Millennials vs. All Other Generations
Readers of The Next America by Paul Taylor, Generation Me by Jean M. Twenge, and The Fourth Turning by William Strauss and Neil Howe will love The Gaslighting of the Millennial Generation.
Everyone reads the headlines. Millennials aren’t buying diamonds or saving for retirement. Millennials want cushy jobs handed to them by organizations with futuristic nap pods. Millennials are killing the housing market because they eat too many avocados.
The truth is, millennials were raised being told they could do anything if they worked hard, and then they worked hard only to be told the world owes them nothing. Here’s a headline people need to read: Millennials were set up.
The strength of generational differences: The older generations begrudge so-called dependence on technology and social media, but this connection allows millennials to join together and adapt to new challenges faster than ever before. It allows people to plan massive socio-political movements at the drop of a hat, learn about new concepts and cultures, and understand more about ourselves and each other.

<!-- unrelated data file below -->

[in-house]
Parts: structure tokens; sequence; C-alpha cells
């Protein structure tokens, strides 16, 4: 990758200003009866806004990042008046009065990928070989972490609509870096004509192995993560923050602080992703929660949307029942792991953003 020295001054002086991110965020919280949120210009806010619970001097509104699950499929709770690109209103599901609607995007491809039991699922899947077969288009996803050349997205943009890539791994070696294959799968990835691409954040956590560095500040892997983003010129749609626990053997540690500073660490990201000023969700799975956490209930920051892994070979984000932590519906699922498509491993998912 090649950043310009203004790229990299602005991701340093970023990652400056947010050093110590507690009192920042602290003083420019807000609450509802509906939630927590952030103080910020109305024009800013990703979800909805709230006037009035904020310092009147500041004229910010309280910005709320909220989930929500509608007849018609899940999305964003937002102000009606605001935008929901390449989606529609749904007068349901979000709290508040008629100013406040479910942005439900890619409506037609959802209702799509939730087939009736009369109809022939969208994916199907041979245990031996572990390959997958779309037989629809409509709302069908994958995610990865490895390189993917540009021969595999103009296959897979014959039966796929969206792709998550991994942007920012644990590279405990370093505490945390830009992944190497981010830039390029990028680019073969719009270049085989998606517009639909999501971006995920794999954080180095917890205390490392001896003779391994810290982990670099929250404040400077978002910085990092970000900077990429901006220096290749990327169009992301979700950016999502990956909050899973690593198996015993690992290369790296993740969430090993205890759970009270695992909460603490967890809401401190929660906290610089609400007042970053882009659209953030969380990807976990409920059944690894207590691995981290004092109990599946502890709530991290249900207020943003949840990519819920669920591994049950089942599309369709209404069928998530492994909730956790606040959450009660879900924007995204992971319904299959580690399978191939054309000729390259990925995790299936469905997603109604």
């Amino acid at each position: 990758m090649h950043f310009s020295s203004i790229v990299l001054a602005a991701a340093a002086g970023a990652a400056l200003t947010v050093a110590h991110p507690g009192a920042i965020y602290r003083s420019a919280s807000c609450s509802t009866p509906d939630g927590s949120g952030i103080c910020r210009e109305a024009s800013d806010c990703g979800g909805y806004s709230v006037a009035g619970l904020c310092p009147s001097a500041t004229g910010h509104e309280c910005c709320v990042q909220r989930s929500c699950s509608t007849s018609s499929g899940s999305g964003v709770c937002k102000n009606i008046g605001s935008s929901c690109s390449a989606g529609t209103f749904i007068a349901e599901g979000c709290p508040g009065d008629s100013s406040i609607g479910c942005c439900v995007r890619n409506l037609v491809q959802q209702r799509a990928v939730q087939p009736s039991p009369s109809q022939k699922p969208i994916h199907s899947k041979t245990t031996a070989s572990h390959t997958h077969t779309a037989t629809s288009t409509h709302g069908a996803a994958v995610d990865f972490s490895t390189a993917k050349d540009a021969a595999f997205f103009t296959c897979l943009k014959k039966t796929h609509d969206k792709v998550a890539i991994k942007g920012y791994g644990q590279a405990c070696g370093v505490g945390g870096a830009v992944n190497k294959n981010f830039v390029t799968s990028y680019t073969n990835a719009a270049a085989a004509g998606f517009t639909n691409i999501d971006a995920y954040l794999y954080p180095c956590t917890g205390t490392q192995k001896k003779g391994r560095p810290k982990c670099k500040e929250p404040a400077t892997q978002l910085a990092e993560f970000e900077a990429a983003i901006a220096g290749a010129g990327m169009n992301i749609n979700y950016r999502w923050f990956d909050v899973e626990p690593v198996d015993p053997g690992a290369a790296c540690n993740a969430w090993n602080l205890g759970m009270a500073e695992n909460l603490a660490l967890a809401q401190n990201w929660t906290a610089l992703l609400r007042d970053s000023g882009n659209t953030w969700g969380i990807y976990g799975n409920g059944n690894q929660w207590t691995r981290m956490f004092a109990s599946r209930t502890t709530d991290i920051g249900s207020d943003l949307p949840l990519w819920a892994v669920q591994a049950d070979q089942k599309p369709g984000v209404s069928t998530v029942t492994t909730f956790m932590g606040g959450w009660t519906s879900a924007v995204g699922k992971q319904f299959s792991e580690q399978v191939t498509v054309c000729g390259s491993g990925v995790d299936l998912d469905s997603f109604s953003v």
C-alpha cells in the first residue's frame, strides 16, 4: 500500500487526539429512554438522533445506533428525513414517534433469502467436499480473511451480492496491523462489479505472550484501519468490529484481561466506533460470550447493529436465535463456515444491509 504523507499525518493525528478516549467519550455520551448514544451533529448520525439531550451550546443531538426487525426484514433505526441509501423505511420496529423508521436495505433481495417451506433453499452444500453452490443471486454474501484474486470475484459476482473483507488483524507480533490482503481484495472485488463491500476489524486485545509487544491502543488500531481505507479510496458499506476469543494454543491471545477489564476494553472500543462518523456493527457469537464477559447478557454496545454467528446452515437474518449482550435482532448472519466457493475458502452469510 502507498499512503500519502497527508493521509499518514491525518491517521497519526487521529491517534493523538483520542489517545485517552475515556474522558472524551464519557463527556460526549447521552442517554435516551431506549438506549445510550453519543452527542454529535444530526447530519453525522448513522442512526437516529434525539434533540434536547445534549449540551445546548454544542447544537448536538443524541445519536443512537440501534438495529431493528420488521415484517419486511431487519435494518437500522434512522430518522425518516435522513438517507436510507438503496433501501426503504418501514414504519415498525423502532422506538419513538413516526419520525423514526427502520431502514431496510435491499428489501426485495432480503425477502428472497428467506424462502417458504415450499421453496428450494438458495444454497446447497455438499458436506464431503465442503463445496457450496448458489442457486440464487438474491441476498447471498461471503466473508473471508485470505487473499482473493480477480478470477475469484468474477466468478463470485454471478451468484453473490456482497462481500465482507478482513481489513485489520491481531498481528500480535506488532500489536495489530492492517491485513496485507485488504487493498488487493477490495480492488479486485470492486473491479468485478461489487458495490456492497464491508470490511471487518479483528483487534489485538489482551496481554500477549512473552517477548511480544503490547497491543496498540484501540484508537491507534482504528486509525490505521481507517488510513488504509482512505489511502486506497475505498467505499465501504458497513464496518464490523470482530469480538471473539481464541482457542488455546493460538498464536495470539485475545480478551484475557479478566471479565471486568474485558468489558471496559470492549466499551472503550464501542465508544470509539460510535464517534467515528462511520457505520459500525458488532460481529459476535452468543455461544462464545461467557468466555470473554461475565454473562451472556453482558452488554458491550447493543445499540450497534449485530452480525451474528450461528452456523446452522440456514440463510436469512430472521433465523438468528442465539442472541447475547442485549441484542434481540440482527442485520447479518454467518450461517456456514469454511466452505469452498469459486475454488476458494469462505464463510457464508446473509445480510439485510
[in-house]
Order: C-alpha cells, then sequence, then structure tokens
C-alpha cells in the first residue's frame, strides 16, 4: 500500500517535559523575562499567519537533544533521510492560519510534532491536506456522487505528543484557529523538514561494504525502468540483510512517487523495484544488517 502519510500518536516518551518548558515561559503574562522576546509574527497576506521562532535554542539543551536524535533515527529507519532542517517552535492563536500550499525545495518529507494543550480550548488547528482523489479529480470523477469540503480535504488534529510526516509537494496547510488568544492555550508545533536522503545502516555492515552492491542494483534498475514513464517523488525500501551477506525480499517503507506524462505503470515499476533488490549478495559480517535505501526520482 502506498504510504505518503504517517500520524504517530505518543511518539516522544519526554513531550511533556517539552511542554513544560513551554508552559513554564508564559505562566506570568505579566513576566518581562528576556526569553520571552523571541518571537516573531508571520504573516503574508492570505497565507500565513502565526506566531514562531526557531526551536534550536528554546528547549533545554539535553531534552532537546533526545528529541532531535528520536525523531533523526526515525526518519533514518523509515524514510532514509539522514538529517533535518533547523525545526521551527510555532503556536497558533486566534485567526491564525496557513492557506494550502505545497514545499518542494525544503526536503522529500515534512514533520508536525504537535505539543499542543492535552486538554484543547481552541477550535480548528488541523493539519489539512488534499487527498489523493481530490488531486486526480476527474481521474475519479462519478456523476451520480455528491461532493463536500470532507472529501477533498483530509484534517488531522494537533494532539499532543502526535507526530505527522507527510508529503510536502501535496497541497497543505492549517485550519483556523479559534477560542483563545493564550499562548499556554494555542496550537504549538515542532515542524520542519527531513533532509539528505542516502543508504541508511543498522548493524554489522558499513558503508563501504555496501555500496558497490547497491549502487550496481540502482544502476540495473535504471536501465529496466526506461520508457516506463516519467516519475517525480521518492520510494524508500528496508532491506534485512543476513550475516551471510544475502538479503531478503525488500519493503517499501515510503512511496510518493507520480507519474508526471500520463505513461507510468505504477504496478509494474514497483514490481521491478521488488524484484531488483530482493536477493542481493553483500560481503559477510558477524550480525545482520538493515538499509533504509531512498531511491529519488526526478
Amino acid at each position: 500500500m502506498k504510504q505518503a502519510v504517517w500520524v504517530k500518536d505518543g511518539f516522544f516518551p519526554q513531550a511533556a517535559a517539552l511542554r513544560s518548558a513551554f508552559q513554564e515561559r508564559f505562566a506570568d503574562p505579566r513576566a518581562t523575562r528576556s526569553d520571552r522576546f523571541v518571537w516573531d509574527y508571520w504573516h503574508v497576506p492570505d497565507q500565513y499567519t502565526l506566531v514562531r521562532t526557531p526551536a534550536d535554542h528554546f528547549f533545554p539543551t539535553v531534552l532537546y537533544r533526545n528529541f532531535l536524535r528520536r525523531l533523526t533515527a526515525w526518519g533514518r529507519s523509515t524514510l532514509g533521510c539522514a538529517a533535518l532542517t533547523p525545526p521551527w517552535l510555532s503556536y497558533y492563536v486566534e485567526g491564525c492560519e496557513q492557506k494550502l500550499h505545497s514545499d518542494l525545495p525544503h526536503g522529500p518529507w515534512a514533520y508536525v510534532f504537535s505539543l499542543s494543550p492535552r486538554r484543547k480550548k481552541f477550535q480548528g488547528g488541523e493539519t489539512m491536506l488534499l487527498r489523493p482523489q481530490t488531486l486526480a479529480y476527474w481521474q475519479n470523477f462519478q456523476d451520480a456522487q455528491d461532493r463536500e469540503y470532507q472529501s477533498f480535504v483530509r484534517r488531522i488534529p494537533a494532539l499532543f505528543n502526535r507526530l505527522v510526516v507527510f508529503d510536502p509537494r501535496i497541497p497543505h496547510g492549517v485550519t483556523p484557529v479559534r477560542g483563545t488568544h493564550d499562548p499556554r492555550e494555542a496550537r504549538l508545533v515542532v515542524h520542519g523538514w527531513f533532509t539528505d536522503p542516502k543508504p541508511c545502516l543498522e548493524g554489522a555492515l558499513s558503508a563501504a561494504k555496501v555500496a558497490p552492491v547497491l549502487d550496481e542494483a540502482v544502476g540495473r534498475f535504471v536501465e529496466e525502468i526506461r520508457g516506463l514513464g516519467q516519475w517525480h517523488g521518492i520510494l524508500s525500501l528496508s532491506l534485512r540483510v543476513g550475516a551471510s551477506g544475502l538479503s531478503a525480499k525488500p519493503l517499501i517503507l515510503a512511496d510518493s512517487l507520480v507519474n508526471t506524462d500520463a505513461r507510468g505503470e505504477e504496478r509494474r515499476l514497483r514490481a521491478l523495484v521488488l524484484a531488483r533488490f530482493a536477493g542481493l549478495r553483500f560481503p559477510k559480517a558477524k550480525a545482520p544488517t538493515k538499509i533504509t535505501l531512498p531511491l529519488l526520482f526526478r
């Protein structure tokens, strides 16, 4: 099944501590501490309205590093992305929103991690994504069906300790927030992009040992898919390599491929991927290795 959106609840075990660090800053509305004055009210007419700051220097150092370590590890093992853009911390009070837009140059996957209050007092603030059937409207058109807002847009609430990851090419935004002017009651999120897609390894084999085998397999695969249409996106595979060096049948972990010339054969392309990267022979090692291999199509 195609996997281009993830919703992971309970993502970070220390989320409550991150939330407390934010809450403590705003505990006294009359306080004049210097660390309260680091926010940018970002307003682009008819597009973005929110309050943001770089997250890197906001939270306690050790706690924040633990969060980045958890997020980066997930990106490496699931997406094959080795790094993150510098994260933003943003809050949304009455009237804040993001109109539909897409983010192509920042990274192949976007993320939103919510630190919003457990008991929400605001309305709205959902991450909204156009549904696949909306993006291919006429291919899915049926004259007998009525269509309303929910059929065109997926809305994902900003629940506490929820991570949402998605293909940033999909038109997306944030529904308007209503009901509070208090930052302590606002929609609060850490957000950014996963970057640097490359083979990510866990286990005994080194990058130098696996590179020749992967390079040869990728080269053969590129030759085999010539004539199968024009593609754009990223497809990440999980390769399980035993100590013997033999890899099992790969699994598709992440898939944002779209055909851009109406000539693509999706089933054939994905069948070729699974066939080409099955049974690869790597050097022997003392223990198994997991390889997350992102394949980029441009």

Social media and social awareness: Social media has spread the word about recognizing emotional abuse and its effects on mental health and behavior, inspiring younger generations to take back agency and power. For every injustice someone experiences, they can find someone else to say, “Me too. You are not alone.”
Millennials rising and revolting: The tide of young adults standing up for themselves is culminating in massive societal change. The Gaslighting of the Millennial Generation uncovers the misconceptions about millennials, examining not only their unique strengths but also the baggage they have inherited from Baby Boomers. It shows just how different millennials are from previous generations and why that’s a very good thing.
Learn about the revolutionary power of millennials.